British-Turkish relations after Brexit: Strategic partners?
As Britain prepares to leave the European Union, London is looking to develop bilateral relations with non-EU countries. Turkey was one of the countries identified as an important trade and strategic partner. British-Turkish relations are worth $16 billion and both countries have expressed the intension of increasing this figure to $20 billion. Both are NATO members and are part of the Global Coalition against ISIS. Just last year, a fighter jet deal was signed between Britain’s BAE Systems and the Turkish Aerospace Industries worth £100 million with the potential of additional contracts as the project develops. However, there are significant obstacles to closer relations. Turkey’s economy is in a downturn and there is heightenned concern about Turkey’s human rights record and its commitment to democracy and the rule of law. How can Britain balance its strategic and economic priorities while advocating the protection of human rights, democracy and civil liberties in Turkey? And as Turkey's economic trajectory is far from positive, have economic relations already peaked?
Bringing together prominent scholars, this panel focuses on the challenges, opportunities and pitfalls on the road to greater British-Turkish relations.
Yaprak Gursoy is a lecturer in politics and international relations at Aston University. Prior to this, she was an Associate Professor at Istanbul Bilgi University in Turkey and a Visiting Academic at St Antony’s College at the University of Oxford, associated to South East European Studies at Oxford (SEESOX). She received her PhD in politics from the University of Virginia in 2008. She has worked on regime change and consolidation, democratization, civil-military relations and coup d’états. She has published numerous articles on these subjects, covering Turkish, Greek and other Southern European countries from a comparative perspective in edited volumes and peer reviewed journals. Her book, Between Military Rule and Democracy: Regime Consolidation in Greece, Turkey, and Beyond (University of Michigan Press, 2017), examines four episodes of authoritarianism, six periods of democracy and ten short-lived coups in Greece and Turkey. Her findings are based on more than 150 interviews conducted with the elites of both countries. In the book, she also applies her arguments to four more recent military interventions in Thailand and Egypt. She is currently researching populism and party politics from a comparative perspective.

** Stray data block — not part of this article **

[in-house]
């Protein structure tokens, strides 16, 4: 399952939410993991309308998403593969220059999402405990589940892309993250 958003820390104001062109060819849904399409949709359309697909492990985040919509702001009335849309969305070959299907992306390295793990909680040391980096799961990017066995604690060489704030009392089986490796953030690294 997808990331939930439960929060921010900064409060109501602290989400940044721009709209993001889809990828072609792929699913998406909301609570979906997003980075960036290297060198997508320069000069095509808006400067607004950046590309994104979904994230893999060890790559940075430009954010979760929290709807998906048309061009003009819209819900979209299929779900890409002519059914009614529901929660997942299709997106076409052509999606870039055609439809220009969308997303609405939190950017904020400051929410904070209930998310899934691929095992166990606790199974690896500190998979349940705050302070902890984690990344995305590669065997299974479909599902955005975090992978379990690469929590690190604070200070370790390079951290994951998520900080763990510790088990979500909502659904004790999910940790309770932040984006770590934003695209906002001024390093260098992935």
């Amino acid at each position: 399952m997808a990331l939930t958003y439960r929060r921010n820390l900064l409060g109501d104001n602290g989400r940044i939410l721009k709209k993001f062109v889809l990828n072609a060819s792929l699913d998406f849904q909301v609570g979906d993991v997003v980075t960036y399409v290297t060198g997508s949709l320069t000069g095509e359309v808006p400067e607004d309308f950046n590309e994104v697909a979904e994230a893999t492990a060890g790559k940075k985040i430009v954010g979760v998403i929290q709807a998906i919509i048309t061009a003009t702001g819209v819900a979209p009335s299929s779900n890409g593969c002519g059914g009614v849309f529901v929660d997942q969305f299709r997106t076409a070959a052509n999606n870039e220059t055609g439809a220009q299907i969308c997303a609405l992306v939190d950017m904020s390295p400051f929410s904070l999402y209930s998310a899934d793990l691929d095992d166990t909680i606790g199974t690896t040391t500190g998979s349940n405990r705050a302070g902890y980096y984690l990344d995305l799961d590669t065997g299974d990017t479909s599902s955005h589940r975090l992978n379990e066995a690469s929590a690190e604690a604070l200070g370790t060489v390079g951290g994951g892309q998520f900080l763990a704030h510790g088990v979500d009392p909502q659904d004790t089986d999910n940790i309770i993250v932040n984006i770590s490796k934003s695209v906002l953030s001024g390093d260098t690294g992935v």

Simon Waldman is a Visiting Research Fellow in the Department of Middle Eastern Studies at King’s College London, and Mercator-IPC Fellow at Istanbul Policy Center. He obtained his MA and PhD from the Department of Middle Eastern Studies, King's College London, having earlier read Politics and Sociology at Brunel University. Simon’s research focuses on international diplomacy towards the Middle East, statebuilding and leadership in the region, Turkish history and politics and the Arab-Israeli conflict from a historical perspective. He is the head of the Turkish Studies Research Group at King’s College London. Simon’s latest book isAnglo –American Diplomacy and the Palestinian Refugee Problem (Palgrave MacMillan), and he is the co-author of the forthcoming The New Turkey and its Discontents (Hurst and Oxford University Press, 2016).